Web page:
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last minute wine advice needed

  • r

Here's the deal: A friend who happens to be an exceptional cook as well as a wine enthusiast has invited me over for dinner at the last minute -- for tonight! (Saturday). She says she's making a porcini risotto and some kind of veal dish. So the question is: what wine to bring? Apparently, my friend already has on hand a bottle of Amarone (which she bought at Trader Joe's for only ten bucks so it can't be that good, but still -- it's Amarone!) What can I buy that will compliment her meal, compete with the Amarone, and not break the bank? (say $20-30) Another Italian red (Super-Tuscan?) I'm assuming but all suggestions welcome... I know Chowhound's usually slow on weekends but is somebody out there who can help?

Thanks!!! Rafi

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  1. It might sound like a cop-out, because this is the wine people always suggest for hard-to-match items (and your menu ain't hard to match!), but I really like Alsatians with risotto. Lotsa zingy acid to counterbalance the peasanty rice. And might work ok with the veal dish, too (though you didn't give details on that one).

    I'm sure others will have more specific reccos, but Alsatians seem to be one of the few wines where you generally do get what you pay for; buy the most expensive you can afford. Can't go wrong with the mid-level Trimbachs, and $25-30 should get you there.


    1 Reply
    1. re: Jim Leff

      go for a nobile de montepulciano, 1995 or 1997/by avignonesi, go for it @$22, its fab

    2. m
      michael (mea culpa)

      How about a chianti reserva? Like Antinori? Or, if you can find it for more money Rosemont Blue Diamond?

      1. My choice for porcini risotto and/or veal would be a well-aged Burgundy or Barolo (nebbiolo-based).

        For an easy off the shelf choice, you can pick up 1997 Ruffino Chianti Classico Reserva Ducale (gold metalic label) at Trader Joe's for about $30.

        I'd like to hear back from you if the Amarone is worth $10.

        1. Try a Tarausi by Masterbernadino (sp?) I've bought it over at the Wine House and it will work nicely with the porcinis .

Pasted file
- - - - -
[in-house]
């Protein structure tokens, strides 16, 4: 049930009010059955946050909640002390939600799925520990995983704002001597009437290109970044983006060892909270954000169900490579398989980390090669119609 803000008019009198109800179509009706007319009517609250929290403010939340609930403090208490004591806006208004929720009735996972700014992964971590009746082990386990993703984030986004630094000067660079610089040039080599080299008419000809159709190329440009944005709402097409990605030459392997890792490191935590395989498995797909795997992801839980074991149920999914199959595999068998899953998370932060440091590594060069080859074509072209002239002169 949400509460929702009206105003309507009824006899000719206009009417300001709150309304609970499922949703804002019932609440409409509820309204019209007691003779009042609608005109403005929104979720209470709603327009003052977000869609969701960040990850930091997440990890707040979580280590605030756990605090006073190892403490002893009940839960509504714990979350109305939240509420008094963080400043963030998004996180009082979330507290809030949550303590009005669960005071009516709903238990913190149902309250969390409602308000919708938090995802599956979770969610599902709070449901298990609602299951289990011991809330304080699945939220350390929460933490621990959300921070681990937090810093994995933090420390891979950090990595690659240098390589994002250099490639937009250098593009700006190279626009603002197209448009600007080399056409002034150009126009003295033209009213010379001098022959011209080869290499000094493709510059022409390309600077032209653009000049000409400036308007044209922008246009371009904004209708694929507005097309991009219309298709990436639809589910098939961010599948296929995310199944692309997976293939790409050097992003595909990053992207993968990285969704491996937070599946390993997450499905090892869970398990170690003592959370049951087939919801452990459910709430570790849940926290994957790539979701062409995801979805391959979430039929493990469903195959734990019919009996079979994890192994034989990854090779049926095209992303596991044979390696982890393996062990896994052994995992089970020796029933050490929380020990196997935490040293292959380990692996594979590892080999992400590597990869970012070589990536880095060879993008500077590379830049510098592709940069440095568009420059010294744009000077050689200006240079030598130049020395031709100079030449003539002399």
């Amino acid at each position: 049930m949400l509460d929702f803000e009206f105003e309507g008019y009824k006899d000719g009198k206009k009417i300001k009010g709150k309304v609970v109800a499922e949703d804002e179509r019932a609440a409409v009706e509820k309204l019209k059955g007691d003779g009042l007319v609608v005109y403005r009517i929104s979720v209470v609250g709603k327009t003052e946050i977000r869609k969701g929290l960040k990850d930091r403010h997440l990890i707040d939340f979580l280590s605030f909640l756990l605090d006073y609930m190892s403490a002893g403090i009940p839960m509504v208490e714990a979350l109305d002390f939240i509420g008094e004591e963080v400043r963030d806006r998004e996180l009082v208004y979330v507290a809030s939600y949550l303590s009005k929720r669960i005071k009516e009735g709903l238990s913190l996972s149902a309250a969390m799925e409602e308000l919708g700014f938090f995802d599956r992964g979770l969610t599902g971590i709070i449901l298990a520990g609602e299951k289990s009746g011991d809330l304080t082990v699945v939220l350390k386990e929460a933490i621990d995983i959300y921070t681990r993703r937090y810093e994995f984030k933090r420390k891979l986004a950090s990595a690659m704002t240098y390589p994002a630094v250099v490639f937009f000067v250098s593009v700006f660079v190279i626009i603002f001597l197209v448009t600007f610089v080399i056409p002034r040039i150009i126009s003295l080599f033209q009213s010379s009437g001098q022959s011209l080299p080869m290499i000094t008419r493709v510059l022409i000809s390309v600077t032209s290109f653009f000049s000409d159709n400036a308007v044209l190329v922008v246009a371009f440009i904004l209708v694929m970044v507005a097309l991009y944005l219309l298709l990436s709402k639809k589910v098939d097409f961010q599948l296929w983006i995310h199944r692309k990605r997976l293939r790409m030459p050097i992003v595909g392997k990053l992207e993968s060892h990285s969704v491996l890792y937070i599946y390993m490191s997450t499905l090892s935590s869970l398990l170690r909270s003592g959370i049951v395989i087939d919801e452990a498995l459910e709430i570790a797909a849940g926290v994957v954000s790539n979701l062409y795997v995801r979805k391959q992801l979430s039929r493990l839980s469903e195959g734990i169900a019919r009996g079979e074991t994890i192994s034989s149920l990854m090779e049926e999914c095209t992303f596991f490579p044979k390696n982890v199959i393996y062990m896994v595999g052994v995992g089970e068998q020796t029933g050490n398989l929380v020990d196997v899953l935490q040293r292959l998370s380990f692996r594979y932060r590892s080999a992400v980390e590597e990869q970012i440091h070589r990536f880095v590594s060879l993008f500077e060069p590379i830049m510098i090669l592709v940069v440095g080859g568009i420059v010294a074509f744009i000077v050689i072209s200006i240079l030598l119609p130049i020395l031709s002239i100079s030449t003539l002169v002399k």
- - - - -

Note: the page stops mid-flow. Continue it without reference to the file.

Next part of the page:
1. m
            Michael Lewis

            Although I always maintain that one can drink what one likes with anything, a pairing I have found sublime in the past is Cep (porcini) and champagne.
            It is suggested that Cep be accompanied by red wine but even a young red is overpowering and whites are a little to feeble to measure up to the robust vegetable meatiness of said fungus. Therefore a happy and successful compromise is a dry champagne, Made with the pinot noir grape it has flavour qualities of a red without tannin and, as a Cep is usually eaten at the beginning of a meal, it doesn't ruin the rest of the dishes. If you don't fancy the gasiness of Champagne the the solera system of xerez will also provide you with a few alternatives.

            1. Hi guys.

              Thanks for all the quick and intelligent responses. I should know better than to doubt chowhound -- even on Saturday.

              Just ran over to Topline (well-regarded discount wine n liquor establishment in Glendale) and picked up a bottle of '97 Barolo, per Melanie's suggestion. At $39, I was over-budget but hell it's only one bottle and it seemed like a good price for what it was... Melanie, I'll report on the Barolo as well as the $10 Amarone tomorrow...

              Hey Michael -- "solera system of xerxes" means Sherry, no? I was thinking astronomy until it finally dawned on me...

              1. Where is this Trader Joe's, which sells an Amarone for $10?

                3 Replies
                1. re: Simon Gruber

                  There's one two blocks away from me, but for the branch nearest you, go to the link below....It's the source of many things gourmet and fun for chowhounds on a budget, as well as the place that this chowhound bought the $3.99 Shiraz she is currently sipping.

                  Link: http://www.traderjoes.com

                  1. re: galleygirl

                    The Amarone in question was from the Silver Lake (L.A.) branch of TJs. And I'll get in big trouble with my friends if there's suddenly a run on it... Here are my totally uneducated and inexperienced tasting notes: first sip was disappointing, too sweet, but as I continued to drink, the sweetness mellowed and the wine spread out and got much more complex and amarone-ish -- if that makes any sense. In the end, I quite liked it. Well worth the ten dollars although clearly not as good as the other Amarones I've had (all of three in my entire life.) So go give it a try -- but don't buy every bottle! Sorry, I don't remember the label, but my guess is it's the only ten dollar Amarone -- if not the only Amarone period -- in the store. For those interested, the Barolo was terrific -- but alas I only got half a glass cause all the wine-hounds at the table pounced on it.

                    1. re: Rafi

                      Thanks for the reply; I, for one, won't be scooping up any bottles of the Amarone, as I live in NY.

                      My very first love affair with a wine was a Barolo, 1974, tasted around 1981 or so. Nowadays, I generally can't afford them anymore, and even when I splurged on a $50 bottle a few months ago, it didn't come close to what I remember. Ditto for several tasted at a recent trade tasting.